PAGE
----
Conclusions  Short-term and 6-month mortality was increased significantly with higher fasting glucose levels in patients across the spectrum of acute coronary syndromes, thus extending this relation to patients with non–ST-segment elevation myocardial infarction. The relation between fasting glucose level and risk of adverse short-term outcomes is graded across different glucose levels with no detectable threshold for diabetic or nondiabetic patients.


Better still…. across the spectrum of diabetes management that good control should always be practiced.  

No ifs or buts…its the RULE!

Reduction in short term complications, the sense of well being…plus reduction of long term complications like stroke and heart attack…are more than enough for any diabetic in the family to make sure that good control should always be practiced.  

Ths study tells us that up to the time of the acute event, high sugar continues to present itself as a menace.  And that high sugar should not be relegated as a mere stress effect but for me should be aggressively treateed as metabolic effects can have lasting impact on ones health and are irreversible!

Be aggressive as high sugar may not manifest any symptoms until its late!

Can Daily Intake of Eggs Be Healthy?

February 23, 2009

Go to fullsize imageControversies continue to surround whether eggs can cause harm if taken daily or not. Debate among the experts continue with assumptions that cholesterol in the diet actually has little effect on blood cholesterol.  No doubt that intake of saturated fat can increase the level of blood cholesterol and risk a patient to develop heart attack and stroke.  The relationship of Egg intake to disease continues to be debatable.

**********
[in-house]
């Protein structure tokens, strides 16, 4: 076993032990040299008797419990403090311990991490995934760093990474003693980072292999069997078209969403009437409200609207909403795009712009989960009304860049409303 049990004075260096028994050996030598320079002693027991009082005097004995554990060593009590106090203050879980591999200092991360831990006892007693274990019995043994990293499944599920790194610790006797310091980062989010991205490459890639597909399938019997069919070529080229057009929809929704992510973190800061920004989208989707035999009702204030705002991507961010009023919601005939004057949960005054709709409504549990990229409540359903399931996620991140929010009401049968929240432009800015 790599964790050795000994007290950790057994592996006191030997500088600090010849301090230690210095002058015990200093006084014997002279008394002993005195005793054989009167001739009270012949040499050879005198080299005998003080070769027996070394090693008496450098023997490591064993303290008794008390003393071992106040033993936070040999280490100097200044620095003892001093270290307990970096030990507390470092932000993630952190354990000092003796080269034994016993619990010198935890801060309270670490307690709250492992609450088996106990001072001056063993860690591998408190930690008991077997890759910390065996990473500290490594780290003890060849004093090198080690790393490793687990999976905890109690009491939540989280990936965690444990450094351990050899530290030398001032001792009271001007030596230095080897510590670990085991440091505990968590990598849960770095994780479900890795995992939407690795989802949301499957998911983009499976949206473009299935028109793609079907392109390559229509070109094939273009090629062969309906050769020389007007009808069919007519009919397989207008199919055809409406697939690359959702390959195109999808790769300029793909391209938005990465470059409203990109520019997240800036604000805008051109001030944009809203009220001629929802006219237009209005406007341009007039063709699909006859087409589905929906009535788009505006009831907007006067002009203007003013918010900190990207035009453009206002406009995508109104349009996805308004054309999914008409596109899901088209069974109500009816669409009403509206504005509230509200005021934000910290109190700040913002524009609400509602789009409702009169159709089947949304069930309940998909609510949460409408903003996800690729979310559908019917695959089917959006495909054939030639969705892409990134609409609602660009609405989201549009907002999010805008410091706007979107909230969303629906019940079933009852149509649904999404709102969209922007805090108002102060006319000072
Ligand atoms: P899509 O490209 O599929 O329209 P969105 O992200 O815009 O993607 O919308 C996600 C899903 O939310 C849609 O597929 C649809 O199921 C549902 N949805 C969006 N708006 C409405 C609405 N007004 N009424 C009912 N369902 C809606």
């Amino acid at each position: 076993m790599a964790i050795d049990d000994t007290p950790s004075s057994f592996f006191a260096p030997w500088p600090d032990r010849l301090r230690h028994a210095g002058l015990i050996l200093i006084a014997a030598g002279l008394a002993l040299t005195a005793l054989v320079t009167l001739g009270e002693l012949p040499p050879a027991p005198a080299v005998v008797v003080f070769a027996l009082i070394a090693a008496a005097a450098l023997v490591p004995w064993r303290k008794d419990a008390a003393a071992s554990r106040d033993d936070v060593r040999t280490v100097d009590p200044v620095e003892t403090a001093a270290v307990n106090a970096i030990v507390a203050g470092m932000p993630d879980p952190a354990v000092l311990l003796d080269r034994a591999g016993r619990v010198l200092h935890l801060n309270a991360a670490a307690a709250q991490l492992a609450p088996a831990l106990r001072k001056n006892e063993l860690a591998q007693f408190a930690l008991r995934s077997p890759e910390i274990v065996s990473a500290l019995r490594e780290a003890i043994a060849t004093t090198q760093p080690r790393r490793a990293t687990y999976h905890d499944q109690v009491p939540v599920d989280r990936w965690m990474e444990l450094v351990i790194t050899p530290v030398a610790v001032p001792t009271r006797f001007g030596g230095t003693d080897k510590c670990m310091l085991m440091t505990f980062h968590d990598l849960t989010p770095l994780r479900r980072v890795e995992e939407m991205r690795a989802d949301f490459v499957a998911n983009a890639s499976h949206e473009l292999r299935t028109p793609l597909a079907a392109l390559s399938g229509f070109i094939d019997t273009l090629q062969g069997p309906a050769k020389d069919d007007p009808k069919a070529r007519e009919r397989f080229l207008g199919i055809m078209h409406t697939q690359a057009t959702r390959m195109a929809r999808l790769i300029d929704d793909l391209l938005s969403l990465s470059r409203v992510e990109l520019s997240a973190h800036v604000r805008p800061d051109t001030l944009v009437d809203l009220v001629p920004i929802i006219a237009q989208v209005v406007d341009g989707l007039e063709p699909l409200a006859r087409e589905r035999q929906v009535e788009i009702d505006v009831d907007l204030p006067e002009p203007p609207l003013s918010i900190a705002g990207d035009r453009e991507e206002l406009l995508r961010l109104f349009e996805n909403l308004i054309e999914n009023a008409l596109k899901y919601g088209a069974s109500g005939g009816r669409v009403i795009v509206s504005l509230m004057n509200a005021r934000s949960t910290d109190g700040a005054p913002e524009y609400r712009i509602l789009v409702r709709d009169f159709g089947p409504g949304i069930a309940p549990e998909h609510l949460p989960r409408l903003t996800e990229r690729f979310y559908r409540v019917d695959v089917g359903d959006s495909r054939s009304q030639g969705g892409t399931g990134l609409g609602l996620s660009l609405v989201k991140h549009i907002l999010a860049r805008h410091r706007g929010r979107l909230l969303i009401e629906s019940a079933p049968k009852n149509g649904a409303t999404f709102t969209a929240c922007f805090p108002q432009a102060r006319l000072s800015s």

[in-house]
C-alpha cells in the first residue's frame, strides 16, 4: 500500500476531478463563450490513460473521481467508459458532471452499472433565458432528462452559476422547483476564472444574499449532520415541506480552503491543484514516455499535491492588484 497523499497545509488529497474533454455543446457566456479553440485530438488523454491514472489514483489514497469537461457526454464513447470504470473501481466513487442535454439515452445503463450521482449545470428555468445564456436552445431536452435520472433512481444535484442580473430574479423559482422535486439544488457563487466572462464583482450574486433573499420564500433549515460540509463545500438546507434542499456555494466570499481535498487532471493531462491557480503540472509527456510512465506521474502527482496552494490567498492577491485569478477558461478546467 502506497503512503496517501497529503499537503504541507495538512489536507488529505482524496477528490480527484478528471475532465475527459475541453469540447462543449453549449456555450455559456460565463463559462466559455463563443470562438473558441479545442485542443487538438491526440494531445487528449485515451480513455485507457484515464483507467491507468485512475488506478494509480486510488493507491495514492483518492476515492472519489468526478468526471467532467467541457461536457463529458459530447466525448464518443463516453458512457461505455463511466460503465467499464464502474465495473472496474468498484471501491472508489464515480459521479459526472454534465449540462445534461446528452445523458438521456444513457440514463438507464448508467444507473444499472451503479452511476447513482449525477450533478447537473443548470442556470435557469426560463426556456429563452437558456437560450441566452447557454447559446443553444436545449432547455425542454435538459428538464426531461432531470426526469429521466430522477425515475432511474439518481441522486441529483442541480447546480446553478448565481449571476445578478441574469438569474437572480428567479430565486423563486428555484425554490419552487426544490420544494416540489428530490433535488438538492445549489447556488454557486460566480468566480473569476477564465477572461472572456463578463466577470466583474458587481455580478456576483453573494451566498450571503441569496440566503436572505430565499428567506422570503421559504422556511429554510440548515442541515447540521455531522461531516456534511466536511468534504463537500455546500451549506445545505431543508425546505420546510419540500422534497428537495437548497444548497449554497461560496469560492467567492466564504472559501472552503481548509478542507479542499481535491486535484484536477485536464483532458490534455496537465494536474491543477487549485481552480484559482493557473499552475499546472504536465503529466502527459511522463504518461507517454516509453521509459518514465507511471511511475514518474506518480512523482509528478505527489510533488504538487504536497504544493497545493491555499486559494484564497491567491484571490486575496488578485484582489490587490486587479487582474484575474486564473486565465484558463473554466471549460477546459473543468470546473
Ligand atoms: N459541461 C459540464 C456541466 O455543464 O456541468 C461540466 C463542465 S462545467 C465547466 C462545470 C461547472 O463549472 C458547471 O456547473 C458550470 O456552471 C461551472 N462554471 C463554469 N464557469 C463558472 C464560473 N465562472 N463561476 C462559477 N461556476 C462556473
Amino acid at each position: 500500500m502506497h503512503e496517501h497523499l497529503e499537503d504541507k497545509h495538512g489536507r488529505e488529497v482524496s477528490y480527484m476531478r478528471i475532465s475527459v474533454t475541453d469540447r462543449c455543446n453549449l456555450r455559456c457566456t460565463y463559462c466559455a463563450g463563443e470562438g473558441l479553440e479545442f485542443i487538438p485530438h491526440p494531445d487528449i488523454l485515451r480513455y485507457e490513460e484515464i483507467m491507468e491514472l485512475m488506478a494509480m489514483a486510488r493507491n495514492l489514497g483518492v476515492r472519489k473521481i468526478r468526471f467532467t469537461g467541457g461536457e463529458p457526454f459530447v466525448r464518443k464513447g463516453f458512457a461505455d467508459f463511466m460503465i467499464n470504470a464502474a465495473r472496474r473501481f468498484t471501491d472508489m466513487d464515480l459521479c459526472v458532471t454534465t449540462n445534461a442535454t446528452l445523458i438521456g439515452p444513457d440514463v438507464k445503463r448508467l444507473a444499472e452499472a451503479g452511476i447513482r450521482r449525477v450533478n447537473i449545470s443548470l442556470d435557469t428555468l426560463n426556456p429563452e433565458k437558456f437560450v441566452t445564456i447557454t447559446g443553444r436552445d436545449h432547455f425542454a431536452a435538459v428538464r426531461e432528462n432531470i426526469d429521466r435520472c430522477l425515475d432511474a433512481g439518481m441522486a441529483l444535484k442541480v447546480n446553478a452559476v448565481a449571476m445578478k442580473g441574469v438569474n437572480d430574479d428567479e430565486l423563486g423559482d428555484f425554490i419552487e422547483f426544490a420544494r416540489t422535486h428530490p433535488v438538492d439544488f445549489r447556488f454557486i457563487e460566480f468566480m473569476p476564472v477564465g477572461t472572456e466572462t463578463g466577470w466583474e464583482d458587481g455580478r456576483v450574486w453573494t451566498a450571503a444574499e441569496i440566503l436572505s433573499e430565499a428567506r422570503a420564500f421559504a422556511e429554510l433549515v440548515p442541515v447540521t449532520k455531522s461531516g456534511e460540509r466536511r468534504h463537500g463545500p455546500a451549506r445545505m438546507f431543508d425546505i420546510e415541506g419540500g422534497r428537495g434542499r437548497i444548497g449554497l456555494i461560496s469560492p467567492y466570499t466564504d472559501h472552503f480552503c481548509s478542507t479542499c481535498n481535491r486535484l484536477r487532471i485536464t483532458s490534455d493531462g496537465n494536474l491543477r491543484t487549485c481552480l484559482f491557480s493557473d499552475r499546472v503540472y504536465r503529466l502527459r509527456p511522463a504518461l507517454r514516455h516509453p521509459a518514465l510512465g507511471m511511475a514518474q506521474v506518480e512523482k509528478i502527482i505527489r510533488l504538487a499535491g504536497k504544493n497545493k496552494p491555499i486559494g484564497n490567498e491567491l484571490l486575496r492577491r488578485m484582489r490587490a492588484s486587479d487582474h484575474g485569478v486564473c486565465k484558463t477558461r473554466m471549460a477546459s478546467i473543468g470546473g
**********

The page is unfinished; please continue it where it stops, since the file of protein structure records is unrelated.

Now comes a new study publsished in the Diabetes Care , this February 2009  that for sure will add fuel to the ongoing controversy:


OBJECTIVE—Whereas limited and inconsistent findings have been reported on the relation between dietary cholesterol or egg consumption and fasting glucose, no previous study has examined the association between egg consumption and type 2 diabetes. This project sought to examine the relation between egg intake and the risk of type 2 diabetes in two large prospective cohorts.

RESEARCH DESIGN AND METHODS—In this prospective study, we used data from two completed randomized trials: 20,703 men from the Physicians’ Health Study I (1982–2007) and 36,295 women from the Women’s Health Study (1992–2007). Egg consumption was ascertained using questionnaires, and we used the Cox proportional hazard model to estimate relative risks of type 2 diabetes.

RESULTS—During mean follow-up of 20.0 years in men and 11.7 years in women, 1,921 men and 2,112 women developed type 2 diabetes. Compared with no egg consumption, multivariable adjusted hazard ratios for type 2 diabetes were 1.09 (95% CI 0.87–1.37), 1.09 (0.88–1.34), 1.18 (0.95–1.45), 1.46 (1.14–1.86), and 1.58 (1.25–2.01) for consumption of <1, 1, 2–4, 5–6, and 7 eggs/week, respectively, in men (P for trend <0.0001). Corresponding multivariable hazard ratios for women were 1.06 (0.92–1.22), 0.97 (0.83–1.12), 1.19 (1.03–1.38), 1.18 (0.88–1.58), and 1.77 (1.28–2.43), respectively (P for trend <0.0001).

CONCLUSIONS—These data suggest that high levels of egg consumption (daily) are associated with an increased risk of type 2 diabetes in men and women. Confirmation of these findings in other populations is warranted.


The question arises: whether it is the intake of egg that increased the risk to develop diabetes.  Or is it the relationship of the high fat diet associated with the egg intake that increased the risk.  It is known that high cholesterol and saturated fat intake can increase a patients risk to develop diabetes.

So when the study participants’ daily cholesterol intake was assessed, it showed a relationship related to diabetes risk!!!  When the researchers factored this relationship in, the association between egg intake and diabetes weakened suggesting that a cholesterol-rich diet might promote diabetes.  This also suggest that a person who may like eggs may also eat other fatty foods that will result in increasing the risk to deveolp the disease.